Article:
In addition, a new certification scheme will see products certified and labelled by suppliers to ensure that they can be easily identified, and retail outlets will only able to sell fuel that is accompanied by the correct label.
The main aim of this legislation is to clean up the air we all breath and also aims to educate people that burning cleaner fuels is a more efficient option for households, helping reduce our exposure to the harmful pollutants and benefitting the environment. Cleaner fuels are also better for consumers as they create less smoke and soot and more heat. Less soot means less cleaning of the chimney too, so this will also save the consumer money.
The legislation is the latest step in delivering a clean air strategy, making sure that we and future generations can breathe cleaner air, resulting in less respiratory ailments too.
Overall, air pollution in the United Kingdom has reduced significantly since 2010, with emissions of fine particulate matter down 11% and nitrogen oxide 32%, but there is still a good deal that can be done to address pollution from all sources, including transport, agriculture, industry and domestic heating.
Air pollution is clearly harmful to everyone but for the many people who suffer with a lung condition such as asthma or chronic obstructive pulmonary disease, often called COPD, it can put them at serious risk of suffering potentially life threatening asthma attacks.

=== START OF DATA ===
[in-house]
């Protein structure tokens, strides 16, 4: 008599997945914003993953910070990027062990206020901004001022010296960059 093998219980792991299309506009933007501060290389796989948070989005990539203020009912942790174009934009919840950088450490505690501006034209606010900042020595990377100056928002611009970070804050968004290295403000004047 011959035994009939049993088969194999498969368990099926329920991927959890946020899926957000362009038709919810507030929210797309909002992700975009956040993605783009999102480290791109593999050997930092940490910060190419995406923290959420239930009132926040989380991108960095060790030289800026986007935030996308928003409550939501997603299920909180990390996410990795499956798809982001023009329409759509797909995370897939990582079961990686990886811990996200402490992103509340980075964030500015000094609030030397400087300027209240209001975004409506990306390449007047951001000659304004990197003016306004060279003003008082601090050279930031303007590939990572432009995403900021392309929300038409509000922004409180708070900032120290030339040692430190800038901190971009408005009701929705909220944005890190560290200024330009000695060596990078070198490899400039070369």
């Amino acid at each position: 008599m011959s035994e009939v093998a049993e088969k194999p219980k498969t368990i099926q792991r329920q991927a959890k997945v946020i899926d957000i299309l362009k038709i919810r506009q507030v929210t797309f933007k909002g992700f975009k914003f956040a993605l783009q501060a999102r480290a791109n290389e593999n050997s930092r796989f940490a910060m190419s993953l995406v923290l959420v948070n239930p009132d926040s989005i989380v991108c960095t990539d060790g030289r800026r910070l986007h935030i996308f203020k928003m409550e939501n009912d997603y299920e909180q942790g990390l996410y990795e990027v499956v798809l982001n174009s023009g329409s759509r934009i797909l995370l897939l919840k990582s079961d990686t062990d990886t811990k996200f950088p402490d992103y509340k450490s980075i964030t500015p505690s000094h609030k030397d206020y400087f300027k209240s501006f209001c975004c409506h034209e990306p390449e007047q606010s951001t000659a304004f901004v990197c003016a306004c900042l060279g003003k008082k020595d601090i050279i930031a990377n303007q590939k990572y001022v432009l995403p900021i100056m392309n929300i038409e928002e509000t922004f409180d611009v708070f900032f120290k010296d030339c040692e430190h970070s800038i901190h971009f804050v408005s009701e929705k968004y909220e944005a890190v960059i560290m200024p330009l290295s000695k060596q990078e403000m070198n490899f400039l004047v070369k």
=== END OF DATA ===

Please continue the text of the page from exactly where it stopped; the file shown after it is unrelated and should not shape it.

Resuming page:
When you put the issue of domestic burners using coal or wet wood alongside road traffic, it is clear that wet wood and coal burning is a major source of fine particulate matter pollution, and this is now recognised as the most worrying form of pollution to human health. It is absolutely vital that we all help to tackle the sources of air pollution and are aware of the dangers of air pollutants. By doing so, people can make the best choices for their own health as well as the health of others around them.
There have been times in the past when the air quality became so bad that there was a marked rise in hospitalisations and even deaths. The most famous in the United Kingdom was in 1952 in London.